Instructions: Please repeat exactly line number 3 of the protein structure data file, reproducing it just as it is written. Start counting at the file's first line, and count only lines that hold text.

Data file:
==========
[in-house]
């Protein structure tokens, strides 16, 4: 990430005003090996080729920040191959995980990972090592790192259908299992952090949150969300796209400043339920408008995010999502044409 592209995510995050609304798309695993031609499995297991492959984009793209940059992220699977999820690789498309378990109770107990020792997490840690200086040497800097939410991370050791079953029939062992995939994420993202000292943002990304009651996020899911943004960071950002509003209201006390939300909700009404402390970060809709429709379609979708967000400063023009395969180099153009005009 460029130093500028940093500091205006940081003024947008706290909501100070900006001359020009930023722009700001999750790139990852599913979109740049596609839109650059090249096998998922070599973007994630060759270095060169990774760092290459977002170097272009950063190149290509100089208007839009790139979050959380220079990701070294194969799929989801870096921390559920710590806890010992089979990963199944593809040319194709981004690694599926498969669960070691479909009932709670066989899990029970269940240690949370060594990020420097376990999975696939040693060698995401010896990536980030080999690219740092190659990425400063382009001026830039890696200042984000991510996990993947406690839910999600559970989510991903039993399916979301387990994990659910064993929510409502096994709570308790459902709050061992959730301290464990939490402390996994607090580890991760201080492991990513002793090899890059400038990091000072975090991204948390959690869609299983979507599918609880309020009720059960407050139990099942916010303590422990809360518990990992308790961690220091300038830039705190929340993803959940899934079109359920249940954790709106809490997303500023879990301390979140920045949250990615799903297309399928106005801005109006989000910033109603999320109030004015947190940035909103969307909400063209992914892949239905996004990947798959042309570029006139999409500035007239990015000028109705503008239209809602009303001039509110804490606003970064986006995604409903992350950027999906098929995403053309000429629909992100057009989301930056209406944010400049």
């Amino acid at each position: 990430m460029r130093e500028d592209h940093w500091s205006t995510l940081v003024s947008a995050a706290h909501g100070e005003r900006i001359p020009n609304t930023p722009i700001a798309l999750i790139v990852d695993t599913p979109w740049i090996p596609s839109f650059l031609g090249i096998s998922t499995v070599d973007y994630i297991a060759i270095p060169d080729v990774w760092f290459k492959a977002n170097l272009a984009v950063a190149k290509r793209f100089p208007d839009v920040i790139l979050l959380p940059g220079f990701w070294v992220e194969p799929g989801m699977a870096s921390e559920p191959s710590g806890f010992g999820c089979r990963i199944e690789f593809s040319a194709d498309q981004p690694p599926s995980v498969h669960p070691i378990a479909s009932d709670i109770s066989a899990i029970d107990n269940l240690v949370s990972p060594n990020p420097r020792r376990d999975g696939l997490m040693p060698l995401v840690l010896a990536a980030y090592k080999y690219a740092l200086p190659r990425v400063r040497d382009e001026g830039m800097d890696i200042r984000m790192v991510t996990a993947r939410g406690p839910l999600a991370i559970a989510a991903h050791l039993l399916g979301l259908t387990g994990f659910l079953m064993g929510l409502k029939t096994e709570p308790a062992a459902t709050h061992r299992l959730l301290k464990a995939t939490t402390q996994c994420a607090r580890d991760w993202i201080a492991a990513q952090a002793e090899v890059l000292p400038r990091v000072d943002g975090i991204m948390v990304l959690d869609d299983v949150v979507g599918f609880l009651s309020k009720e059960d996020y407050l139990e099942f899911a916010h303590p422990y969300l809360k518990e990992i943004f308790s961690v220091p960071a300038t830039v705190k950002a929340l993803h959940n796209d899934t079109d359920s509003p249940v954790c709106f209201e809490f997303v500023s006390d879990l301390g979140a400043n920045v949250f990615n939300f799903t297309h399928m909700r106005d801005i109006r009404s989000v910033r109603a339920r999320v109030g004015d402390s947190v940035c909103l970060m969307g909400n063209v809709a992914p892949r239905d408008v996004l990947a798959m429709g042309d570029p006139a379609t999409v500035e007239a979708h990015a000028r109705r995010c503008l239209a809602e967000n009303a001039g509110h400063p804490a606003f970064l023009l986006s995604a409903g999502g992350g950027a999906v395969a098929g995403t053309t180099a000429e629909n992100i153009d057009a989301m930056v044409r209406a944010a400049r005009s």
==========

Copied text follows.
């Amino acid at each position: 990430m460029r130093e500028d592209h940093w500091s205006t995510l940081v003024s947008a995050a706290h909501g100070e005003r900006i001359p020009n609304t930023p722009i700001a798309l999750i790139v990852d695993t599913p979109w740049i090996p596609s839109f650059l031609g090249i096998s998922t499995v070599d973007y994630i297991a060759i270095p060169d080729v990774w760092f290459k492959a977002n170097l272009a984009v950063a190149k290509r793209f100089p208007d839009v920040i790139l979050l959380p940059g220079f990701w070294v992220e194969p799929g989801m699977a870096s921390e559920p191959s710590g806890f010992g999820c089979r990963i199944e690789f593809s040319a194709d498309q981004p690694p599926s995980v498969h669960p070691i378990a479909s009932d709670i109770s066989a899990i029970d107990n269940l240690v949370s990972p060594n990020p420097r020792r376990d999975g696939l997490m040693p060698l995401v840690l010896a990536a980030y090592k080999y690219a740092l200086p190659r990425v400063r040497d382009e001026g830039m800097d890696i200042r984000m790192v991510t996990a993947r939410g406690p839910l999600a991370i559970a989510a991903h050791l039993l399916g979301l259908t387990g994990f659910l079953m064993g929510l409502k029939t096994e709570p308790a062992a459902t709050h061992r299992l959730l301290k464990a995939t939490t402390q996994c994420a607090r580890d991760w993202i201080a492991a990513q952090a002793e090899v890059l000292p400038r990091v000072d943002g975090i991204m948390v990304l959690d869609d299983v949150v979507g599918f609880l009651s309020k009720e059960d996020y407050l139990e099942f899911a916010h303590p422990y969300l809360k518990e990992i943004f308790s961690v220091p960071a300038t830039v705190k950002a929340l993803h959940n796209d899934t079109d359920s509003p249940v954790c709106f209201e809490f997303v500023s006390d879990l301390g979140a400043n920045v949250f990615n939300f799903t297309h399928m909700r106005d801005i109006r009404s989000v910033r109603a339920r999320v109030g004015d402390s947190v940035c909103l970060m969307g909400n063209v809709a992914p892949r239905d408008v996004l990947a798959m429709g042309d570029p006139a379609t999409v500035e007239a979708h990015a000028r109705r995010c503008l239209a809602e967000n009303a001039g509110h400063p804490a606003f970064l023009l986006s995604a409903g999502g992350g950027a999906v395969a098929g995403t053309t180099a000429e629909n992100i153009d057009a989301m930056v044409r209406a944010a400049r005009s």